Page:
Could Mobile Payments Help Restaurants Address Food Waste?

January 18, 2019         By: Steven Anderson

One of the tough parts about being in a restaurant operation is that there’s no way to know just how much of anything to have on hand. Sure, if you’re preparing a special promotional dish, you know to have a lot of that on hand, but what about a regular Tuesday? If everyone’s suddenly hungry for roast beef, your supply of chicken salad won’t help. Therefore, new mobile apps are emerging to help restaurants address the issue of “surplus meals” in a way better than just throwing them out.

One such app, Feedback, came about when its co-founder Josh Walters was out for a late-night pizza run. The owner of the pizza shop made Josh an offer he couldn’t refuse: all of the shop’s remaining pizza for a price barely profitable to the shop. The end result was that Josh got way more pizza than he expected for “a fraction of what they would normally cost”, and he also got an idea.

The idea? There must be more than one restaurant that’s faced this same dilemma, but had literally no way to tell anybody that this was totally a possibility. Now, Feedback works with 300 different restaurants that offer a wide range of products, so if you’re looking for discounts on pizza, cold-pressed juice or sushi, hit up Feedback. A dynamic pricing model within the app helps shoppers spot bargains and restaurants drop goods that are still technically fresh but well on their way to becoming not-so.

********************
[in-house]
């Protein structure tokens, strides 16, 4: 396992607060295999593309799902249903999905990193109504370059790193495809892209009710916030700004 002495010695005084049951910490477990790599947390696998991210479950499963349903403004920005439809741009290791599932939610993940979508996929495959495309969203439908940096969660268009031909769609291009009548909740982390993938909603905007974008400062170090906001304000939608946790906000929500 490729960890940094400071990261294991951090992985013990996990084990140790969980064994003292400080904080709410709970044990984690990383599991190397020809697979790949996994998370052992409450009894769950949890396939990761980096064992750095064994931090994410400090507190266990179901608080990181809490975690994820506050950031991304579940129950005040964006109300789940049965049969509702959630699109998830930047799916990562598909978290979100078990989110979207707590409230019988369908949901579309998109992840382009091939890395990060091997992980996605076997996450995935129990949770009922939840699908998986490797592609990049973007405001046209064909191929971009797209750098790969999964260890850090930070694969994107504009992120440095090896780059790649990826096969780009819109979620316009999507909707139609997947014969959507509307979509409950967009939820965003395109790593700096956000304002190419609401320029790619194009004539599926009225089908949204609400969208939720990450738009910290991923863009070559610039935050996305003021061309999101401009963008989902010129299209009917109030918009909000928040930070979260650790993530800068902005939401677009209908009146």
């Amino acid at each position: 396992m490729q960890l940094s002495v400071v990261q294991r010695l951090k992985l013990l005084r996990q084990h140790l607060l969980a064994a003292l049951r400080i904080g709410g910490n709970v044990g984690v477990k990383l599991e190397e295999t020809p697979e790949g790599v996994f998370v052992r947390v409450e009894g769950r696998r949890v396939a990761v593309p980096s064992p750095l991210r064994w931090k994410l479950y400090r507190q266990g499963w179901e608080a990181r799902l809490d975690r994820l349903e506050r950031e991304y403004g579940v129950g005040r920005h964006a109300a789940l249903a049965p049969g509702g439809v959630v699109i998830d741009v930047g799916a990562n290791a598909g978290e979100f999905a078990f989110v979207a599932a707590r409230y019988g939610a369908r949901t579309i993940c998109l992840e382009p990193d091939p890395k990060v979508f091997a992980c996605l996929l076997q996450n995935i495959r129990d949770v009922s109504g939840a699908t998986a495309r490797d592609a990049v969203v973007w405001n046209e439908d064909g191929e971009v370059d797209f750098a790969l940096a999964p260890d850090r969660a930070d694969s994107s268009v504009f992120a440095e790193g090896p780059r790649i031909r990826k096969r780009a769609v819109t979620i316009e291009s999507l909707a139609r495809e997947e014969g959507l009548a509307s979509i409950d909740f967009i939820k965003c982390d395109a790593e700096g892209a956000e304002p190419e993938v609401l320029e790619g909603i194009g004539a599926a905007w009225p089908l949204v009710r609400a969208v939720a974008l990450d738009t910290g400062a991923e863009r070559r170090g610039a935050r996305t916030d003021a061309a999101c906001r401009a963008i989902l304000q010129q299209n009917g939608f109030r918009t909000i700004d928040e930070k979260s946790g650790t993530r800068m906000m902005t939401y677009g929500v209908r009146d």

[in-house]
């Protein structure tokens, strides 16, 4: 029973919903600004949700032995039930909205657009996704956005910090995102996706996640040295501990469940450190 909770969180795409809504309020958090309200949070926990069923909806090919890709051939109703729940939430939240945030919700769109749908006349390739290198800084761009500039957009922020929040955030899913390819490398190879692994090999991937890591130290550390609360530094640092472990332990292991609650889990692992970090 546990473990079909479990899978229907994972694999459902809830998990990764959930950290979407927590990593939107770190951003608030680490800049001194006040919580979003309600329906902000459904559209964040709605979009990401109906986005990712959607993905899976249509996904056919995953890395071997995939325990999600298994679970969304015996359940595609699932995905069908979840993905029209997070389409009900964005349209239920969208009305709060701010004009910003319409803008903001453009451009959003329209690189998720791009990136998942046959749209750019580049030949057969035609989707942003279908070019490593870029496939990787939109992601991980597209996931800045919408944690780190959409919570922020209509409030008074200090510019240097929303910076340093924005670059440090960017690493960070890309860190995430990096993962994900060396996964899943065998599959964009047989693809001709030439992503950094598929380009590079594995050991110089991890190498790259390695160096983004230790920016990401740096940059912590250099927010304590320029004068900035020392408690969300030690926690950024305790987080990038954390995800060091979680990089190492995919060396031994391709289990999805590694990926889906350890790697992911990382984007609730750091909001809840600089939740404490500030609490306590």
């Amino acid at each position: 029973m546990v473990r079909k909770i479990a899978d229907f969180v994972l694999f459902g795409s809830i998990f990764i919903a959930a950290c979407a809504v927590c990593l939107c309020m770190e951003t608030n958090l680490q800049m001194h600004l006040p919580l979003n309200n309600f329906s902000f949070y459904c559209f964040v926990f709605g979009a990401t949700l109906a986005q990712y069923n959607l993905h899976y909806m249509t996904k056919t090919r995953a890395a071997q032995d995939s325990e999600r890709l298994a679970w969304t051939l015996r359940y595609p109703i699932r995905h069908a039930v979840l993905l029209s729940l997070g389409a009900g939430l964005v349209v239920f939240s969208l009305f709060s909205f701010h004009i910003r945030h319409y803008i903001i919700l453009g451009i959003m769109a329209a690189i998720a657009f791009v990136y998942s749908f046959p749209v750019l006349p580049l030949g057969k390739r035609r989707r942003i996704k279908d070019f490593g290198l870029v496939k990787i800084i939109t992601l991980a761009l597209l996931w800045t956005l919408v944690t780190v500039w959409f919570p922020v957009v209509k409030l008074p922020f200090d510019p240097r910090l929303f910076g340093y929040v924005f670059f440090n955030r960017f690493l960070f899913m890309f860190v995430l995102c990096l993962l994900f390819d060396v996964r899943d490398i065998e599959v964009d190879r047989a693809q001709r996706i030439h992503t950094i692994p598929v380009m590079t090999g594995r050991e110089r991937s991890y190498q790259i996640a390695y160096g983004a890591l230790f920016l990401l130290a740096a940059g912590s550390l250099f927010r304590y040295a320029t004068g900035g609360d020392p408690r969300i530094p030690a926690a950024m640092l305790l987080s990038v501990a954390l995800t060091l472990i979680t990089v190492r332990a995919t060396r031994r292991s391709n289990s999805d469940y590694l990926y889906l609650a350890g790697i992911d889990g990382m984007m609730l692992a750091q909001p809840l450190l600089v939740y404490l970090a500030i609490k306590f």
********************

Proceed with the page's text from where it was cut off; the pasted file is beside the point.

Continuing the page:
Some might recoil at the idea of buying “surplus meals”, but why not? Why not offer up technically-fresh items for a discount rather than toss them out? Sure, some might prefer to see them donated to food banks or soup kitchens or the like, but selling them for cheap would serve at least a similar purpose and without a lot of red tape that would come along with donations. A mobile app isn’t even necessary; a simple website would do this job just as well, though with mobile apps you could use mobile payments and prepay for the food in advance.

In the end, restaurants will likely want an easy way to dispose of excess food, and mobile apps comprising a surplus meals marketplace of sorts is a reasonably sound way of doing so.